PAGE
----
Four fascinating, innovative new Hawaii hotels are either just open or will be opening soon. From unusual locations, including Chinatown Honolulu and Hanapepe, Kauai, to more expected places like Kona on Big Island and Hanalei Bay, these will surely draw a lot of interest from Hawaii visitors and will significantly impact the community and the industry.
Pacific 19 Kona. From $209/night.
This new hotel on the Big Island is set to open on April 1. With 122 rooms, it gets its name from the 19th parallel dividing the Pacific Ocean. This was previously the Kona Seaside Hotel. Nine Brains investment and development company acquired the hotel in 2020, except for 30 rooms operating as Kona Seaside. This is their first hotel.
The unique Hawaii feeling dissolves the distinction between indoors and outdoors.
A huge monkeypod tree, set among other lush plantings, adorns the open-air entrance lobby, where guests are greeted at a large reclaimed monkeypod table. Other lobby amenities include teak slate walls, wood shelving, and one-of-a-kind, custom Hawaiian-themed wallpapers. A swimming pool, two firepits, and guest daybeds are just beyond the lobby.
Rooms combine Big Island natural environment colors with custom wood furnishings designed just for the Pacific 19 Kona. Those include wood credenzas and upholstered headboards. Also, find high-end linens, towels, and bath amenities. Each room has a private lanai and what’s called a macro bar with snacks and gear.
A guest program also focuses on music, art, culture, and adventure. Daily yoga classes and Friday/Saturday food trucks. The hotel also has a rotating fine art program. Restaurant service is at the Pacific 19 Cafe, which features light food, a retail shop, and coffee/tea.
Reasonable pricing and an authentic ambiance.
Pacific 19 Kona sounds interesting at multiple levels, especially since rates start at a relatively humble $209/night.
1 Hotel Hanalei is now open.
1 Hotel Hanalei Bay opened earlier this month, and we were there to check it out and witness the opening day blessing. The former St. Regis Princeville Resort now features “high-end linens, and views of lush gardens, soaring mountains, or sparkling Hanalei Bay” and an entirely new look and feel. The lobby roof was removed and now has an unusual and distinctly different garden entrance with trade winds flowing through.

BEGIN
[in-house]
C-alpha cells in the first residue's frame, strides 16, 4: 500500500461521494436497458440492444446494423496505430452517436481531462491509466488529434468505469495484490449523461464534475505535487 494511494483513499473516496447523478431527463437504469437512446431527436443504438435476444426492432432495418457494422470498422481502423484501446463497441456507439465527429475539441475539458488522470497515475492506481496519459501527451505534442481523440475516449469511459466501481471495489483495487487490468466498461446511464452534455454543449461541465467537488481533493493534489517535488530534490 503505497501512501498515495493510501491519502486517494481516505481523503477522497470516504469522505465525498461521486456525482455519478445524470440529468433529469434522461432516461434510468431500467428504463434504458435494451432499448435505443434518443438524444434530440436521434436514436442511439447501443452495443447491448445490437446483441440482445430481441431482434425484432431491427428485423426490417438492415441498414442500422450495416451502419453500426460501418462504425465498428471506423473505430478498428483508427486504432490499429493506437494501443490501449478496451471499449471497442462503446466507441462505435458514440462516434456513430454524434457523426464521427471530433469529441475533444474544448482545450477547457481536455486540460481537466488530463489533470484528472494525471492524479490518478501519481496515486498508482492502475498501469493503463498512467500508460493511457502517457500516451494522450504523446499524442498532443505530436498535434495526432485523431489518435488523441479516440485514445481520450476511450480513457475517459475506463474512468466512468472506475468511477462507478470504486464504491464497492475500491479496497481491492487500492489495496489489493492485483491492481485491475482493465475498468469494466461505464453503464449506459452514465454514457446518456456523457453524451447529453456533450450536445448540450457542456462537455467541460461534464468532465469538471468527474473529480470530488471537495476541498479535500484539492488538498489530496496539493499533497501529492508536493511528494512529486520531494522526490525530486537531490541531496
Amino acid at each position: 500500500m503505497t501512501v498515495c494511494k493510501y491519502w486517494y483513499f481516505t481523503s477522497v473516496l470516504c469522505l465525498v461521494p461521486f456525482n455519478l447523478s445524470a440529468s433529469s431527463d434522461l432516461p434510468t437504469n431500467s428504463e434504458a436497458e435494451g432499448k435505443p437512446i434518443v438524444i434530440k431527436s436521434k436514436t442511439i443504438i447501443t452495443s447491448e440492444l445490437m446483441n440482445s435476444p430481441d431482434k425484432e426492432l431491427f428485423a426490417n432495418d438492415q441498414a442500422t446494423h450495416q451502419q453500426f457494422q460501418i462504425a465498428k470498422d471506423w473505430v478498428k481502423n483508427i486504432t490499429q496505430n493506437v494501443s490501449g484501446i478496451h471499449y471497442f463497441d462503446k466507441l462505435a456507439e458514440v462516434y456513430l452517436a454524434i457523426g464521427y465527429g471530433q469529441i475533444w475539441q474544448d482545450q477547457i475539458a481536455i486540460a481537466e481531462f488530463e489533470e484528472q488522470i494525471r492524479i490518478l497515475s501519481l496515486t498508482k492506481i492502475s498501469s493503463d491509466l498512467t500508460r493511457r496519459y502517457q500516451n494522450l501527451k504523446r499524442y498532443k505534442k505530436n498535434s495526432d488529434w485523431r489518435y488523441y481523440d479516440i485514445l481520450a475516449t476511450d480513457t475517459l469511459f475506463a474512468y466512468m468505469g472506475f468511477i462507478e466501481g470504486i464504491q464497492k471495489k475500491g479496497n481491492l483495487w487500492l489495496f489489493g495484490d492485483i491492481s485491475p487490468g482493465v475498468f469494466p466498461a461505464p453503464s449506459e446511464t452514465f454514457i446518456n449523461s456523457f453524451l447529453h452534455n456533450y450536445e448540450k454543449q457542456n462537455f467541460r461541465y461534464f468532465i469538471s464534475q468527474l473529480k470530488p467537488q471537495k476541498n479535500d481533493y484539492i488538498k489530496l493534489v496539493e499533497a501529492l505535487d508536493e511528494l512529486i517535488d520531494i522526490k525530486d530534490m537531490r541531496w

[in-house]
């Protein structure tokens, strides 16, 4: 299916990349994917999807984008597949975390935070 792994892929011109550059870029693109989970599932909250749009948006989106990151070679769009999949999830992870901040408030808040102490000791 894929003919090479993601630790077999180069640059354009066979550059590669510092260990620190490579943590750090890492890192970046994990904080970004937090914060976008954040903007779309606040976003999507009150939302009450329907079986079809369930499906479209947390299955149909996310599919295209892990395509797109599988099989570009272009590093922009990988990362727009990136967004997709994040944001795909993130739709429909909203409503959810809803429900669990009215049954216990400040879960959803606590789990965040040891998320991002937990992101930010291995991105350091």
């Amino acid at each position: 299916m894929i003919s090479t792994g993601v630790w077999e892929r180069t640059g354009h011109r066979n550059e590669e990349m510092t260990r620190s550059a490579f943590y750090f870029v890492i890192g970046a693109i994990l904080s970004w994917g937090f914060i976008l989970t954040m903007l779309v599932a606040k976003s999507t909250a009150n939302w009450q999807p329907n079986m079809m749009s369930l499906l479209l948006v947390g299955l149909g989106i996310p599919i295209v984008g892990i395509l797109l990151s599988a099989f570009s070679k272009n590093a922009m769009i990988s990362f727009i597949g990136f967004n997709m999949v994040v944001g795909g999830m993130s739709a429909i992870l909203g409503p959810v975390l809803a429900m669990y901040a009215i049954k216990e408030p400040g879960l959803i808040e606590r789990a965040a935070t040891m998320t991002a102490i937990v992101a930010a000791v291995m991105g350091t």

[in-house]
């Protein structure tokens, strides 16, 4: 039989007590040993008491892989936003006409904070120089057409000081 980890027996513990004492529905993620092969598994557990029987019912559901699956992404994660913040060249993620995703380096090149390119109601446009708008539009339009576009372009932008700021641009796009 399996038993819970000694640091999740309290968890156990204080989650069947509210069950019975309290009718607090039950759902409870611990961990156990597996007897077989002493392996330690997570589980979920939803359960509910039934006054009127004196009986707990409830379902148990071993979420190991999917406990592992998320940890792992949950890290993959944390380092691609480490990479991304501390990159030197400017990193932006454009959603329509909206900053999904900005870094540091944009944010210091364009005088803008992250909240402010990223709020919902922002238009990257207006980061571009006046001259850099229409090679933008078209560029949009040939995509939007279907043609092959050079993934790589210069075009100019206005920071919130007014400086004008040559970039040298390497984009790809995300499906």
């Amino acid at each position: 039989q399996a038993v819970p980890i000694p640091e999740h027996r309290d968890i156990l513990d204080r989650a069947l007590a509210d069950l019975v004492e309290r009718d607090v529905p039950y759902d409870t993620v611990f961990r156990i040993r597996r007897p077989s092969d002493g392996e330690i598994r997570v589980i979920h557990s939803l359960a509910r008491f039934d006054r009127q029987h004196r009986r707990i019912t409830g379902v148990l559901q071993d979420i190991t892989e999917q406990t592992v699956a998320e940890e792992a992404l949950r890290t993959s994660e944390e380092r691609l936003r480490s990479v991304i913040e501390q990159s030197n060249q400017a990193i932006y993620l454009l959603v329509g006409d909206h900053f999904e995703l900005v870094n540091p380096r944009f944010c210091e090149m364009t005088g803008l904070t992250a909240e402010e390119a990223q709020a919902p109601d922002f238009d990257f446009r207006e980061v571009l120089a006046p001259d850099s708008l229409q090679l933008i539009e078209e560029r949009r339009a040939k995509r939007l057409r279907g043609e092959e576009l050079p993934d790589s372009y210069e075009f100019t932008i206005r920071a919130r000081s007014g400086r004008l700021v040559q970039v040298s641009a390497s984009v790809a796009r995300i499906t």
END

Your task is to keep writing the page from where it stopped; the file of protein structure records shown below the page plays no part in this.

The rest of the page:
A Bali Hai view like no other.
The picture-perfect Bali Hai view remains stunning, especially in the new earthy hotel design. The hotel was purchased five years ago by Starwood Capital Group with plans for it to be part of the 1 Hotels and Resorts brand.
The $250M renovation.
The makeover was massive, at least in the common areas and apparently in the rooms. Unfortunately, when we toured the property at the grand opening, no guest rooms were made available for us to inspect. That was a disappointment, to be sure.
The hotel was closed for over two years for a redo. Mostly this was during COVID, so the hotel created construction jobs for locals during the island’s shutdown. Because of its location, the resort, one of the island’s significant employers, must remain largely air-conditioned 24/7 to help prevent the reoccurrence of severe mildew that has long plagued the property.
Eye-popping rates from $8,000 to $77,000/week.
For example, the mountain view king room will set you back just $6,406 for a 7-night stay, which with resort fees and taxes, comes to $8,011. It goes up from there. Watch for a limited number of rooms with a lanai, denoted on the website as terrace rooms.
The 252 transformed rooms cost $250 million.
“Every corner of this irreplaceable property is being reimagined — the results will boast 252 transformed rooms and suites; a 7,900-square-foot wellness center; renovated pools, including a new adult pool with sweeping tropical views; and an 18,000-square-foot spa and fitness center.”
New Wo Fat Hotel, Chinatown, will open in 2023.
The hotel is scheduled to open in late 2023. It will be known as the Wo Fat Restaurant and Hotel, with an exterior that will, by legal necessity, retain its original appearance. The company managing the project specializes in the restoration of historic buildings, and this project sounds fascinating.
Originally built as a restaurant in 1938, it is among the most distinctive buildings in Chinatown. Of recent, a Chinese grocer has inhabited the ground floor.
It’s estimated that the nightly price for the 23 rooms will start at about $300. Kauai’s Dickie Chang is among the partners in the development that was first scheduled to open some three years ago.
Aloha Theater Inn, Hanapepe Kauai.
The Aloha Theater is perhaps the most famous landmark of sleepy Hanapepe on Kauai’s west side. The property, which opened in 1936 that has sat as an unused eyesore for years, is currently being remade into a multi-use building featuring a 16-room hotel and other businesses. It was a theater until it shuttered in 1981.
Redevelopment began in 2019, and it is set to open in 2025.
The new Aloha Theater Inn’s first floor will feature six hotel rooms and two businesses. One is Little Fish Coffee, which was once a town fixture but subsequently closed. On the second floor will be an additional six guestrooms, plus a restaurant. Topping the building on the third floor will be two other rooms featuring Hanapepe River views. Rooms will be about 320 square feet in size and will each have unique, locally themed furnishings.
Parts of the prior building are being reused in the new design, including steel beams and wood elements. Many of the other aspects are being purchased used from Habitat for Humanity.
As with Wo Fat in Honolulu’s Chinatown, this development is thought to be the springboard for the redevelopment of Hanapepe.
Which hotel are you most excited about?